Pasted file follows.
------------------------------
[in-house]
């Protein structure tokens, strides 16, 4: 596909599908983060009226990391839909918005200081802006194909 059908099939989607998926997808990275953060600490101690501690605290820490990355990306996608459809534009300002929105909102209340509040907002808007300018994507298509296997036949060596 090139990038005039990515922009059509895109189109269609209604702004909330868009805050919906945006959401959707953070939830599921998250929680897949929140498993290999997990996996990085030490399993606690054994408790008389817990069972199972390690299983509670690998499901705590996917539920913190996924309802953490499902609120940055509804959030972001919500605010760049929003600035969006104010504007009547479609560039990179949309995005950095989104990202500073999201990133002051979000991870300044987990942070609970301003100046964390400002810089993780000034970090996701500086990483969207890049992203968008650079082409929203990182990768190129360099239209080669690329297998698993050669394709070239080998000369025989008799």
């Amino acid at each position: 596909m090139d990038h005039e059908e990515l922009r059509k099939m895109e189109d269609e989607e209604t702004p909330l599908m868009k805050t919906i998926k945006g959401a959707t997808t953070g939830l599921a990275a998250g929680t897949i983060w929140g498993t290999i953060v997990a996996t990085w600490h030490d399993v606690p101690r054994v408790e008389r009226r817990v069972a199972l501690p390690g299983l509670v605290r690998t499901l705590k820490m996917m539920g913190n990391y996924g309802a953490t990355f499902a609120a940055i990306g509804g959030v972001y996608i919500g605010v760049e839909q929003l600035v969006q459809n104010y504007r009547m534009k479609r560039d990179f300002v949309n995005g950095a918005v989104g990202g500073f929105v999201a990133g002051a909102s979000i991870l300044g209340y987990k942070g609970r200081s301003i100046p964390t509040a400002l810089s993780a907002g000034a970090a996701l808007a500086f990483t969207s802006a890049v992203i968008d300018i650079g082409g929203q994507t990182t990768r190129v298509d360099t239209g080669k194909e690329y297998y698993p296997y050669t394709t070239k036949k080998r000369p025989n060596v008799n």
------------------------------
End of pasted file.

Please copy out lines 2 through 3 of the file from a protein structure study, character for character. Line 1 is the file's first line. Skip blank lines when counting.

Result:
């Protein structure tokens, strides 16, 4: 596909599908983060009226990391839909918005200081802006194909 059908099939989607998926997808990275953060600490101690501690605290820490990355990306996608459809534009300002929105909102209340509040907002808007300018994507298509296997036949060596 090139990038005039990515922009059509895109189109269609209604702004909330868009805050919906945006959401959707953070939830599921998250929680897949929140498993290999997990996996990085030490399993606690054994408790008389817990069972199972390690299983509670690998499901705590996917539920913190996924309802953490499902609120940055509804959030972001919500605010760049929003600035969006104010504007009547479609560039990179949309995005950095989104990202500073999201990133002051979000991870300044987990942070609970301003100046964390400002810089993780000034970090996701500086990483969207890049992203968008650079082409929203990182990768190129360099239209080669690329297998698993050669394709070239080998000369025989008799």
């Amino acid at each position: 596909m090139d990038h005039e059908e990515l922009r059509k099939m895109e189109d269609e989607e209604t702004p909330l599908m868009k805050t919906i998926k945006g959401a959707t997808t953070g939830l599921a990275a998250g929680t897949i983060w929140g498993t290999i953060v997990a996996t990085w600490h030490d399993v606690p101690r054994v408790e008389r009226r817990v069972a199972l501690p390690g299983l509670v605290r690998t499901l705590k820490m996917m539920g913190n990391y996924g309802a953490t990355f499902a609120a940055i990306g509804g959030v972001y996608i919500g605010v760049e839909q929003l600035v969006q459809n104010y504007r009547m534009k479609r560039d990179f300002v949309n995005g950095a918005v989104g990202g500073f929105v999201a990133g002051a909102s979000i991870l300044g209340y987990k942070g609970r200081s301003i100046p964390t509040a400002l810089s993780a907002g000034a970090a996701l808007a500086f990483t969207s802006a890049v992203i968008d300018i650079g082409g929203q994507t990182t990768r190129v298509d360099t239209g080669k194909e690329y297998y698993p296997y050669t394709t070239k036949k080998r000369p025989n060596v008799n």